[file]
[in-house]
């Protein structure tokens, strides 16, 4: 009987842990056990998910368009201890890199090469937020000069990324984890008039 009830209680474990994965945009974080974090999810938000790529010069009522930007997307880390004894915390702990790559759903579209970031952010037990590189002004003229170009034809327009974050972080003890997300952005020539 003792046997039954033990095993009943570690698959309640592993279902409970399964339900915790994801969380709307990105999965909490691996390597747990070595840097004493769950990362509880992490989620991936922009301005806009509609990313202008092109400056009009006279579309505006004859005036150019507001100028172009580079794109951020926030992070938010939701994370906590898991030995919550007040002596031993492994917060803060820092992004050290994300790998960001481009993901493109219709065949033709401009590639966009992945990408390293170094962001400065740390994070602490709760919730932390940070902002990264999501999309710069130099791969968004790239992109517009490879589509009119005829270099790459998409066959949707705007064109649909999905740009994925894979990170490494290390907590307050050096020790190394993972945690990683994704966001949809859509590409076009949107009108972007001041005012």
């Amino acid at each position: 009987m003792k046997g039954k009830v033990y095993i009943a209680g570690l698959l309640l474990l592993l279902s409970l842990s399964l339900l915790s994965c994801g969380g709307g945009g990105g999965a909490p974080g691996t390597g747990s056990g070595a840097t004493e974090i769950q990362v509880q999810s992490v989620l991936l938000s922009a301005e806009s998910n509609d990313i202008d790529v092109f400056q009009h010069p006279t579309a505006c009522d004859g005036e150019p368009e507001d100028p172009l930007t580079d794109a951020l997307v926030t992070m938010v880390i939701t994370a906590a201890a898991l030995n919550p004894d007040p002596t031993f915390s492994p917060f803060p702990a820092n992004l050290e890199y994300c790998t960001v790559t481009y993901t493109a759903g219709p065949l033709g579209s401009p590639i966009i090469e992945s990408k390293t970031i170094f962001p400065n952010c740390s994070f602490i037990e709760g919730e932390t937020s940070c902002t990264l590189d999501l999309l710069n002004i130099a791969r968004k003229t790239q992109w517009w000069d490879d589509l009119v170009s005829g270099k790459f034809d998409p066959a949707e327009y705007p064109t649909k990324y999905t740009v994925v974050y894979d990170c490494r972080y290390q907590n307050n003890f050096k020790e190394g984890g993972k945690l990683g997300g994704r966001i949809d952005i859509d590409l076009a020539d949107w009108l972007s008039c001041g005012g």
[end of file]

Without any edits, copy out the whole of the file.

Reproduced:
[in-house]
């Protein structure tokens, strides 16, 4: 009987842990056990998910368009201890890199090469937020000069990324984890008039 009830209680474990994965945009974080974090999810938000790529010069009522930007997307880390004894915390702990790559759903579209970031952010037990590189002004003229170009034809327009974050972080003890997300952005020539 003792046997039954033990095993009943570690698959309640592993279902409970399964339900915790994801969380709307990105999965909490691996390597747990070595840097004493769950990362509880992490989620991936922009301005806009509609990313202008092109400056009009006279579309505006004859005036150019507001100028172009580079794109951020926030992070938010939701994370906590898991030995919550007040002596031993492994917060803060820092992004050290994300790998960001481009993901493109219709065949033709401009590639966009992945990408390293170094962001400065740390994070602490709760919730932390940070902002990264999501999309710069130099791969968004790239992109517009490879589509009119005829270099790459998409066959949707705007064109649909999905740009994925894979990170490494290390907590307050050096020790190394993972945690990683994704966001949809859509590409076009949107009108972007001041005012």
């Amino acid at each position: 009987m003792k046997g039954k009830v033990y095993i009943a209680g570690l698959l309640l474990l592993l279902s409970l842990s399964l339900l915790s994965c994801g969380g709307g945009g990105g999965a909490p974080g691996t390597g747990s056990g070595a840097t004493e974090i769950q990362v509880q999810s992490v989620l991936l938000s922009a301005e806009s998910n509609d990313i202008d790529v092109f400056q009009h010069p006279t579309a505006c009522d004859g005036e150019p368009e507001d100028p172009l930007t580079d794109a951020l997307v926030t992070m938010v880390i939701t994370a906590a201890a898991l030995n919550p004894d007040p002596t031993f915390s492994p917060f803060p702990a820092n992004l050290e890199y994300c790998t960001v790559t481009y993901t493109a759903g219709p065949l033709g579209s401009p590639i966009i090469e992945s990408k390293t970031i170094f962001p400065n952010c740390s994070f602490i037990e709760g919730e932390t937020s940070c902002t990264l590189d999501l999309l710069n002004i130099a791969r968004k003229t790239q992109w517009w000069d490879d589509l009119v170009s005829g270099k790459f034809d998409p066959a949707e327009y705007p064109t649909k990324y999905t740009v994925v974050y894979d990170c490494r972080y290390q907590n307050n003890f050096k020790e190394g984890g993972k945690l990683g997300g994704r966001i949809d952005i859509d590409l076009a020539d949107w009108l972007s008039c001041g005012g």